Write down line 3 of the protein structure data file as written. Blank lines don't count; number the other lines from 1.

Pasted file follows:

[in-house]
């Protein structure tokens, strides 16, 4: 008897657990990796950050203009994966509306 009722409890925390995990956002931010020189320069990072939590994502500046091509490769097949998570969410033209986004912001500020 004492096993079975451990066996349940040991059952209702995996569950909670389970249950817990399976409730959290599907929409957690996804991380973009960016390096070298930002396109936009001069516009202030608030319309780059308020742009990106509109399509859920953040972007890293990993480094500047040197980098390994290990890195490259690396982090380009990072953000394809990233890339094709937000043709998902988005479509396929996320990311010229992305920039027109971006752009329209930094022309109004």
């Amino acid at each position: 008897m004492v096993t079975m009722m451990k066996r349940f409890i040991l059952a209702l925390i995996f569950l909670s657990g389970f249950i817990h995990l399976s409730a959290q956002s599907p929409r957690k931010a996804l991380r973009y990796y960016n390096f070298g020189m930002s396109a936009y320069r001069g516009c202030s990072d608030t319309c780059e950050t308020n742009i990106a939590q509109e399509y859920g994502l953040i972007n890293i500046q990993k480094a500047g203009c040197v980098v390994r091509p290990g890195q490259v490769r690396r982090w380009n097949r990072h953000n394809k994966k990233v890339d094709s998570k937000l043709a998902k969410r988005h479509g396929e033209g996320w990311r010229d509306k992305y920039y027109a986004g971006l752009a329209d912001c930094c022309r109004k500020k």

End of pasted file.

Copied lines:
């Amino acid at each position: 008897m004492v096993t079975m009722m451990k066996r349940f409890i040991l059952a209702l925390i995996f569950l909670s657990g389970f249950i817990h995990l399976s409730a959290q956002s599907p929409r957690k931010a996804l991380r973009y990796y960016n390096f070298g020189m930002s396109a936009y320069r001069g516009c202030s990072d608030t319309c780059e950050t308020n742009i990106a939590q509109e399509y859920g994502l953040i972007n890293i500046q990993k480094a500047g203009c040197v980098v390994r091509p290990g890195q490259v490769r690396r982090w380009n097949r990072h953000n394809k994966k990233v890339d094709s998570k937000l043709a998902k969410r988005h479509g396929e033209g996320w990311r010229d509306k992305y920039y027109a986004g971006l752009a329209d912001c930094c022309r109004k500020k």